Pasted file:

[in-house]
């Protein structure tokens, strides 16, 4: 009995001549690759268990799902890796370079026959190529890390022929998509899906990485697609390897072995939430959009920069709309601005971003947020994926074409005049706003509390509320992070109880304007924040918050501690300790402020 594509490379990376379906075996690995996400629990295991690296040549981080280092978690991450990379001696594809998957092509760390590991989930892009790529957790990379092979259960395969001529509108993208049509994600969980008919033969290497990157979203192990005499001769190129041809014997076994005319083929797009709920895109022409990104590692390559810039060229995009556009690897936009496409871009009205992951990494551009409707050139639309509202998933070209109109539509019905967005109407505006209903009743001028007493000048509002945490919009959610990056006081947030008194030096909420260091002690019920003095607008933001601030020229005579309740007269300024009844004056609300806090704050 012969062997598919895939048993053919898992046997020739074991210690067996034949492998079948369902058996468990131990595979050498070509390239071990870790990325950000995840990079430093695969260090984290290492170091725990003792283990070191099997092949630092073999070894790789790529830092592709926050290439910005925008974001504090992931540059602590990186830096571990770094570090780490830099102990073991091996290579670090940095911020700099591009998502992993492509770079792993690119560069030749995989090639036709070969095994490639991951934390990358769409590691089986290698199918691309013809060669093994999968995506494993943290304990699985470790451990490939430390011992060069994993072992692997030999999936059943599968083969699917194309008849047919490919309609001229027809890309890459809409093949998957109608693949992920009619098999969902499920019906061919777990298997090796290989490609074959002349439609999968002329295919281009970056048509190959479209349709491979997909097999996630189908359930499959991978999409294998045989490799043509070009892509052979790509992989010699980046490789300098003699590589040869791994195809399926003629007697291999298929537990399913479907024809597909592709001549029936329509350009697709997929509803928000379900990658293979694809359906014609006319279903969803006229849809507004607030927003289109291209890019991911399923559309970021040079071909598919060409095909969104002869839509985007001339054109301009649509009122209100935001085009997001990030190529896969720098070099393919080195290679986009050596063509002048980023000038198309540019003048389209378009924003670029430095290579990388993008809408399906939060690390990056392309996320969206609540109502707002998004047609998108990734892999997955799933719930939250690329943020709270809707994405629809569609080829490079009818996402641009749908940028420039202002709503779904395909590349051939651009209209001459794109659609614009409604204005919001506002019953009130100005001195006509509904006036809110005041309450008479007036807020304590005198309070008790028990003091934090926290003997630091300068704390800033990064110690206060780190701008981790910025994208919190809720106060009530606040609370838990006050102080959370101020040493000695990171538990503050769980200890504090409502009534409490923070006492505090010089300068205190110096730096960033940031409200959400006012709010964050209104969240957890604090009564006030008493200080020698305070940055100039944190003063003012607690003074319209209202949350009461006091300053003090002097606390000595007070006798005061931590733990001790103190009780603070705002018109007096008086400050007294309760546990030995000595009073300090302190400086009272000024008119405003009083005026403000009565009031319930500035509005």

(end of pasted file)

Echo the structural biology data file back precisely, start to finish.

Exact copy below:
[in-house]
């Protein structure tokens, strides 16, 4: 009995001549690759268990799902890796370079026959190529890390022929998509899906990485697609390897072995939430959009920069709309601005971003947020994926074409005049706003509390509320992070109880304007924040918050501690300790402020 594509490379990376379906075996690995996400629990295991690296040549981080280092978690991450990379001696594809998957092509760390590991989930892009790529957790990379092979259960395969001529509108993208049509994600969980008919033969290497990157979203192990005499001769190129041809014997076994005319083929797009709920895109022409990104590692390559810039060229995009556009690897936009496409871009009205992951990494551009409707050139639309509202998933070209109109539509019905967005109407505006209903009743001028007493000048509002945490919009959610990056006081947030008194030096909420260091002690019920003095607008933001601030020229005579309740007269300024009844004056609300806090704050 012969062997598919895939048993053919898992046997020739074991210690067996034949492998079948369902058996468990131990595979050498070509390239071990870790990325950000995840990079430093695969260090984290290492170091725990003792283990070191099997092949630092073999070894790789790529830092592709926050290439910005925008974001504090992931540059602590990186830096571990770094570090780490830099102990073991091996290579670090940095911020700099591009998502992993492509770079792993690119560069030749995989090639036709070969095994490639991951934390990358769409590691089986290698199918691309013809060669093994999968995506494993943290304990699985470790451990490939430390011992060069994993072992692997030999999936059943599968083969699917194309008849047919490919309609001229027809890309890459809409093949998957109608693949992920009619098999969902499920019906061919777990298997090796290989490609074959002349439609999968002329295919281009970056048509190959479209349709491979997909097999996630189908359930499959991978999409294998045989490799043509070009892509052979790509992989010699980046490789300098003699590589040869791994195809399926003629007697291999298929537990399913479907024809597909592709001549029936329509350009697709997929509803928000379900990658293979694809359906014609006319279903969803006229849809507004607030927003289109291209890019991911399923559309970021040079071909598919060409095909969104002869839509985007001339054109301009649509009122209100935001085009997001990030190529896969720098070099393919080195290679986009050596063509002048980023000038198309540019003048389209378009924003670029430095290579990388993008809408399906939060690390990056392309996320969206609540109502707002998004047609998108990734892999997955799933719930939250690329943020709270809707994405629809569609080829490079009818996402641009749908940028420039202002709503779904395909590349051939651009209209001459794109659609614009409604204005919001506002019953009130100005001195006509509904006036809110005041309450008479007036807020304590005198309070008790028990003091934090926290003997630091300068704390800033990064110690206060780190701008981790910025994208919190809720106060009530606040609370838990006050102080959370101020040493000695990171538990503050769980200890504090409502009534409490923070006492505090010089300068205190110096730096960033940031409200959400006012709010964050209104969240957890604090009564006030008493200080020698305070940055100039944190003063003012607690003074319209209202949350009461006091300053003090002097606390000595007070006798005061931590733990001790103190009780603070705002018109007096008086400050007294309760546990030995000595009073300090302190400086009272000024008119405003009083005026403000009565009031319930500035509005």